Find your next favorite audiobook

Become a member today and listen free for 30 days
Wicked Game

Wicked Game

Written by Lisa Jackson and Nancy Bush

Narrated by Susan Ericksen


Wicked Game

Written by Lisa Jackson and Nancy Bush

Narrated by Susan Ericksen

ratings:
3.5/5 (10 ratings)
Length:
7 hours
Released:
Aug 2, 2011
ISBN:
9781455819362
Format:
Audiobook

Also available as...

Also available as bookBook

Also available as...

Also available as bookBook

Description

ONE BY ONE, THEY'LL DIE...
Twenty years ago, wild child Jessie Brentwood vanished from St. Elizabeth's high school. Most in Jessie's tight circle of friends believed she simply ran away. Few suspected that Jessie was hiding a shocking secret-one that brought her into the crosshairs of a vicious killer....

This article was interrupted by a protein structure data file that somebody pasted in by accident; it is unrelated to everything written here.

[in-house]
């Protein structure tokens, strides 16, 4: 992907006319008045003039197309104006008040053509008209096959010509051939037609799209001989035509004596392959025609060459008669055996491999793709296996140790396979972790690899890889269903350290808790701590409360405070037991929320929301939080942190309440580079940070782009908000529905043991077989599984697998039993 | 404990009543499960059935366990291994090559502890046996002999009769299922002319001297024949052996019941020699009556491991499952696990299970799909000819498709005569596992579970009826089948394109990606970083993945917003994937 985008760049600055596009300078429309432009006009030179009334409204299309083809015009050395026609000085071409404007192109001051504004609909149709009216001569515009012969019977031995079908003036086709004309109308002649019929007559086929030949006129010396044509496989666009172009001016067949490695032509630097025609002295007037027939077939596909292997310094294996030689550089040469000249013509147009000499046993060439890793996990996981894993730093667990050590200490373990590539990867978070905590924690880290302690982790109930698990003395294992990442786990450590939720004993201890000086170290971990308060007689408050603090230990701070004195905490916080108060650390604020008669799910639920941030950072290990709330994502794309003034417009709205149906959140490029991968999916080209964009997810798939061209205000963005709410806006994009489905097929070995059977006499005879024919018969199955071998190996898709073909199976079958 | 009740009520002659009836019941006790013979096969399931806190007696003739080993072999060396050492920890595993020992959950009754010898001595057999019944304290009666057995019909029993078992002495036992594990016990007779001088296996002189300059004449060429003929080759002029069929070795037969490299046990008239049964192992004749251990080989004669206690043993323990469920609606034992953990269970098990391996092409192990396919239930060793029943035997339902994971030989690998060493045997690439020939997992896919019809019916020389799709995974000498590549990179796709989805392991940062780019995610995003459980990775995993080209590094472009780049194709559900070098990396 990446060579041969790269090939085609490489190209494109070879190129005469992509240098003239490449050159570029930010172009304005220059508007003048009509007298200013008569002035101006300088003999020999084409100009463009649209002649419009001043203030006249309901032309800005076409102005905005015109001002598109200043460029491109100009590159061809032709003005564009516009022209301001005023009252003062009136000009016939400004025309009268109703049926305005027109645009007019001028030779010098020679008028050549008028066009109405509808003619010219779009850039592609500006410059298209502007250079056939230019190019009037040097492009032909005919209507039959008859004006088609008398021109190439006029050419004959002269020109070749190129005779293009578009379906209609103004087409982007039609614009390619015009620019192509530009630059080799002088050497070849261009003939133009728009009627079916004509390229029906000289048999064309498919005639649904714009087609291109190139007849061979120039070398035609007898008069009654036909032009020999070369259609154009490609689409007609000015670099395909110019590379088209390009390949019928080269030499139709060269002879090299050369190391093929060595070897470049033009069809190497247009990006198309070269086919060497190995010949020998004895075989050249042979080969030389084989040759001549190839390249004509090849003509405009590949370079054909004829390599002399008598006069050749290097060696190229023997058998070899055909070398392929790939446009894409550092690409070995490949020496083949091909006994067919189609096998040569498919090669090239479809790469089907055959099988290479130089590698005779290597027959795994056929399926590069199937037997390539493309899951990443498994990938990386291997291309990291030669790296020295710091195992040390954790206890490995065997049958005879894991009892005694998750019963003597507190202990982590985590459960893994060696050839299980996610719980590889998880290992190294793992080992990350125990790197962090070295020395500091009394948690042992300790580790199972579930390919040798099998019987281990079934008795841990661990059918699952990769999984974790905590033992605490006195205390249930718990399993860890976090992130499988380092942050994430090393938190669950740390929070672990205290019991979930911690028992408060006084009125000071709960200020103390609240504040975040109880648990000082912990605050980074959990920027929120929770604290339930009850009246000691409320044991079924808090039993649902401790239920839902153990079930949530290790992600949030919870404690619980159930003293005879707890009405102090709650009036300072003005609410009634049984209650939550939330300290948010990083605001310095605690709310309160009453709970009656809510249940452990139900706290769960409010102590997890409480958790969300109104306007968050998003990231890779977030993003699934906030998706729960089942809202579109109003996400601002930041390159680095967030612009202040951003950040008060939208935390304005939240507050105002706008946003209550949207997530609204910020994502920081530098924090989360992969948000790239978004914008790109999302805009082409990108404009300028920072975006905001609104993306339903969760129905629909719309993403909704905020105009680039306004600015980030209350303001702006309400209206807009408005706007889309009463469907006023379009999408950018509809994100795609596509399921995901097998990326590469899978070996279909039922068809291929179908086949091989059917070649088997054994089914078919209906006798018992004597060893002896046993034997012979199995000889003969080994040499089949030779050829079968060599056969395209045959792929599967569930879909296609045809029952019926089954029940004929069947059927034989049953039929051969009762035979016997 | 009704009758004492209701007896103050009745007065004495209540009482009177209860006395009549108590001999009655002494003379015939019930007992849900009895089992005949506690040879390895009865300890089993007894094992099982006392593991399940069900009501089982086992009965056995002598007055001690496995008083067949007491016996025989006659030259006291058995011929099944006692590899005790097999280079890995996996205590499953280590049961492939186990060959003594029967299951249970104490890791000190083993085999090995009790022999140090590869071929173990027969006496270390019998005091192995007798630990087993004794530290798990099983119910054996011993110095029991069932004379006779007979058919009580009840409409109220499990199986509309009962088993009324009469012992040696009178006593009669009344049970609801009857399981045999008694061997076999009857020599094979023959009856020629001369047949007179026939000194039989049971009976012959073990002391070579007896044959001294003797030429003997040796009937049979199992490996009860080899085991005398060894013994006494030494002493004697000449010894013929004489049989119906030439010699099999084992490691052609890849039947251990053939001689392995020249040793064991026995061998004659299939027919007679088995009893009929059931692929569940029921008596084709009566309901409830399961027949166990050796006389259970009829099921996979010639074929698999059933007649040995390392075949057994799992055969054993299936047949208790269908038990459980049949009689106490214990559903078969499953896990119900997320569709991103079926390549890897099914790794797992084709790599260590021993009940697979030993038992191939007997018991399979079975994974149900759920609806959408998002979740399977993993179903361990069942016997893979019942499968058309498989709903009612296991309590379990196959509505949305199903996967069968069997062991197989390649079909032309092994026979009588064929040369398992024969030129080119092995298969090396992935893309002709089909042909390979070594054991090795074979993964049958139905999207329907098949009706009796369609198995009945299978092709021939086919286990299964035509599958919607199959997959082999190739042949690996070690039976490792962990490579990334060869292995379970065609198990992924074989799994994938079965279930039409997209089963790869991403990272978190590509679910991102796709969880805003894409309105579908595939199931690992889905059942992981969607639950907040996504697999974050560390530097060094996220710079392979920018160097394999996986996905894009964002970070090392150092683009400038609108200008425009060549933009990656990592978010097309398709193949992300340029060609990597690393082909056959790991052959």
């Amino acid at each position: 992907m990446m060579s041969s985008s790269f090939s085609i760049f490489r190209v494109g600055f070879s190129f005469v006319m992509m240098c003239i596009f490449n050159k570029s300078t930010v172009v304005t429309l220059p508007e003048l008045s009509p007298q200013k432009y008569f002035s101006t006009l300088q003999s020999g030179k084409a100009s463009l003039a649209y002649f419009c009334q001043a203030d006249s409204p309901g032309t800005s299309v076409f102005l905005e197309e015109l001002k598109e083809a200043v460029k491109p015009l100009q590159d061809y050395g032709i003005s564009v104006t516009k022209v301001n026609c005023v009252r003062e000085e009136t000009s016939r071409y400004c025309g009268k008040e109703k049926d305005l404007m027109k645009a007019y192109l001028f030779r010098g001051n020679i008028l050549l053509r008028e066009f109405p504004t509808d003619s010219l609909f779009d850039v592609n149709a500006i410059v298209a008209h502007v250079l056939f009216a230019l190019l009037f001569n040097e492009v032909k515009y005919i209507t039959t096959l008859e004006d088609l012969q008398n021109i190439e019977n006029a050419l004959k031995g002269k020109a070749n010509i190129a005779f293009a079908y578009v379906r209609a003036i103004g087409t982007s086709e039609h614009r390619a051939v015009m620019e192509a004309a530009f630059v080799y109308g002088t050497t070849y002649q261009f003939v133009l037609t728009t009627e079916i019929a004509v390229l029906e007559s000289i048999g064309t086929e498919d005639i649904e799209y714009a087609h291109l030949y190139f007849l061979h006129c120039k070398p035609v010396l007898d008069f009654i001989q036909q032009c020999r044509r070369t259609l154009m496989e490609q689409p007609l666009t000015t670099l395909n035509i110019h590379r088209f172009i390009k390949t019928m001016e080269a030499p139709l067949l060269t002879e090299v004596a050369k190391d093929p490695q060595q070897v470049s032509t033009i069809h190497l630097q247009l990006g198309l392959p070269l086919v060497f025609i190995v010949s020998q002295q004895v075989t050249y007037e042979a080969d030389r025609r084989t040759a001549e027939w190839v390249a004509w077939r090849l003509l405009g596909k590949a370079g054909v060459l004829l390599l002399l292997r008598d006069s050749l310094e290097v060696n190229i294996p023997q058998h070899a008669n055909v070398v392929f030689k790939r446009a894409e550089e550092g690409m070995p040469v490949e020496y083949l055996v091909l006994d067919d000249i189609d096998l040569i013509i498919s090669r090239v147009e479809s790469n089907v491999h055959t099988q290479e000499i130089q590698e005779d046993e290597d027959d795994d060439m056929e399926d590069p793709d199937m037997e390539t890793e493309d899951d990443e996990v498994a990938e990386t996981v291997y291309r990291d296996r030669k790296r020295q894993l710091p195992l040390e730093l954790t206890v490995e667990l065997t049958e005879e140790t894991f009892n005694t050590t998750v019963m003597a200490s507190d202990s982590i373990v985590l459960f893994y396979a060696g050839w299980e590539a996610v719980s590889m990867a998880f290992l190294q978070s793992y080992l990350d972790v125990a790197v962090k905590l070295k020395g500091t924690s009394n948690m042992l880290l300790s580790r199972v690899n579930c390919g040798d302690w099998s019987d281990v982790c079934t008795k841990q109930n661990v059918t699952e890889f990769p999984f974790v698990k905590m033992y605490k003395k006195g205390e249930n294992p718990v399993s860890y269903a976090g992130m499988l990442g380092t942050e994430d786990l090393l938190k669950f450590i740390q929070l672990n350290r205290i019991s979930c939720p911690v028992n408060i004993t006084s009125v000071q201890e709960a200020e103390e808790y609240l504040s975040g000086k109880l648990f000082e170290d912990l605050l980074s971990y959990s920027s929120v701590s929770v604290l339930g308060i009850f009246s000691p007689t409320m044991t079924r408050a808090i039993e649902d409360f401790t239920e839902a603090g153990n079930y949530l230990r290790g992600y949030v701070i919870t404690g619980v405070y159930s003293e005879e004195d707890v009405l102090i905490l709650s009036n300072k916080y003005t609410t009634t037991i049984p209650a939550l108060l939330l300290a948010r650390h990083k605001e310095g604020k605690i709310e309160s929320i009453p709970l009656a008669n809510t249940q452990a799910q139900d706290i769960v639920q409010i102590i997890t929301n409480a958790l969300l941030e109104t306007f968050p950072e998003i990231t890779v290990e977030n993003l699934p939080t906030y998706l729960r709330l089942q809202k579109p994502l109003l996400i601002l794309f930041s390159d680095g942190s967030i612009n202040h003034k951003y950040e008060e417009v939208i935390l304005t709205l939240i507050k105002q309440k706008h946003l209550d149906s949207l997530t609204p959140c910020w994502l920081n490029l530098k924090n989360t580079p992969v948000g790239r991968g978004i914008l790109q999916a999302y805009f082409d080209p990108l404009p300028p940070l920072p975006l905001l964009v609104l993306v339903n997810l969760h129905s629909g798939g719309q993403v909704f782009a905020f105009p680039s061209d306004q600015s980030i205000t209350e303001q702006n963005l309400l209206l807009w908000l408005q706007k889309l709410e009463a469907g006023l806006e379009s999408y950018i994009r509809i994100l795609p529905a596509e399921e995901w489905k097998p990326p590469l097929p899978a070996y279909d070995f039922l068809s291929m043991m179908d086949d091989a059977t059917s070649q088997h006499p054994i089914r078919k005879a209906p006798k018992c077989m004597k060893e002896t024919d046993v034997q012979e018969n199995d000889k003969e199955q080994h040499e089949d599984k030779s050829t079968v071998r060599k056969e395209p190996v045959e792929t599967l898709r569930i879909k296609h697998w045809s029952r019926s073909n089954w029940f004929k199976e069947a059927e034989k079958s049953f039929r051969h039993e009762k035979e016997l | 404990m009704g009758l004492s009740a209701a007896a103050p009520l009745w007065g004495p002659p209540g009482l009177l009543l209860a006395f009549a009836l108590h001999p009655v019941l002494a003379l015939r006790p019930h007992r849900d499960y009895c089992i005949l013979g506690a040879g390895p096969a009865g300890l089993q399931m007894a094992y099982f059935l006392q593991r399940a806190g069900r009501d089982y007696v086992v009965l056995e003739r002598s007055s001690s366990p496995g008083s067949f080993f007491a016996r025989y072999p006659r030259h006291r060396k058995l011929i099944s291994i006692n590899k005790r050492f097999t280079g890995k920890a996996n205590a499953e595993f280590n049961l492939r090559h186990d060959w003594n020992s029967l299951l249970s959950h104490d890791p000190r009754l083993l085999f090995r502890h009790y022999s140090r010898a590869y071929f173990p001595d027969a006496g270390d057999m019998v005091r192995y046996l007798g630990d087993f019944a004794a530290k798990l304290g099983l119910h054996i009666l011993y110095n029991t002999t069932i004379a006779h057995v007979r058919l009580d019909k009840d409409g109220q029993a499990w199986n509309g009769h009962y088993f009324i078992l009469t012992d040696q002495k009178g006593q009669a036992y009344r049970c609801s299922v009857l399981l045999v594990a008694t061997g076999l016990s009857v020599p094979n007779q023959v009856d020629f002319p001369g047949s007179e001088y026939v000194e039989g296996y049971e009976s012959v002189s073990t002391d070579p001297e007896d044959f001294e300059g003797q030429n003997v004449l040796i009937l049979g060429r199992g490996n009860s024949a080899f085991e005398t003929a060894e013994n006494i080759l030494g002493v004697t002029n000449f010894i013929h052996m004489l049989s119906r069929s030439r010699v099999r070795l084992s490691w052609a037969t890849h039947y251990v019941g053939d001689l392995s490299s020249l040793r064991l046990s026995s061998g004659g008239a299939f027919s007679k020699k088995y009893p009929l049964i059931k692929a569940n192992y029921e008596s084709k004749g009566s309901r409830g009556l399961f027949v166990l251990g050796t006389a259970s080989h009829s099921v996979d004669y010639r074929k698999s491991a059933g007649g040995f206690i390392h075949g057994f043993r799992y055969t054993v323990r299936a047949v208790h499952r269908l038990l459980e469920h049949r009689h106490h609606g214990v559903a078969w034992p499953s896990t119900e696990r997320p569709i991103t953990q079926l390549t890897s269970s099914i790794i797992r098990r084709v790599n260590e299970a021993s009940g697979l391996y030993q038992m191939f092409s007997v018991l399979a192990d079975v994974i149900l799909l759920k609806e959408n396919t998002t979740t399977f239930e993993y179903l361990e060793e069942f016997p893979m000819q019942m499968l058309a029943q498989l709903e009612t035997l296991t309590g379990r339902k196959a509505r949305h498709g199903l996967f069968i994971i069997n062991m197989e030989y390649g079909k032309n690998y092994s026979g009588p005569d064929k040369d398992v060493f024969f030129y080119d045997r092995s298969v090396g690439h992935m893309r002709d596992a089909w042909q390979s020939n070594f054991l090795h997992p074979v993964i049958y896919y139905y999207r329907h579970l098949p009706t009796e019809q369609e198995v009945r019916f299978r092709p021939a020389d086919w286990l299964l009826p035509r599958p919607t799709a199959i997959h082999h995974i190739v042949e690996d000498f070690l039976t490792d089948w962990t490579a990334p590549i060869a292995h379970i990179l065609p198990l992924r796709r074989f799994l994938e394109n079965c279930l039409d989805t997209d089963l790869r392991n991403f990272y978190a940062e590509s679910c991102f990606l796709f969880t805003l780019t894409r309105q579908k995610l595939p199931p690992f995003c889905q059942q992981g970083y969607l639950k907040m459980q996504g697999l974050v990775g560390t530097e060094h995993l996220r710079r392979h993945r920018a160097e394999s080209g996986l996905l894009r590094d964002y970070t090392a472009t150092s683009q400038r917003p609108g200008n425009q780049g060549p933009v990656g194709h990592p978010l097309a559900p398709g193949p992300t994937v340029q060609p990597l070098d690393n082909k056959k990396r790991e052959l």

UNTIL THERE'S NO ONE LEFT...
Two decades pass before a body is unearthed on school grounds and Jessie's old friends reunite to talk. Most are sure that the body is Jessie's, that the mystery of what happened to her has finally been solved. But soon, Jessie's friends each begin to die in horrible,
freak accidents that defy explanation....

BUT HER...
Becca Sutcliff has been haunted for years by unsettling visions of Jessie, certain her friend met with a grisly end. Now the latest deaths have her rattled. Becca can sense that an evil force is shadowing her too, waiting for just the right moment to strike. She feels like she's going crazy. Is it all a coincidence-or has Jessie's killer finally returned to finish what was started all those years ago?

Released:
Aug 2, 2011
ISBN:
9781455819362
Format:
Audiobook

Also available as...

Also available as bookBook


About the author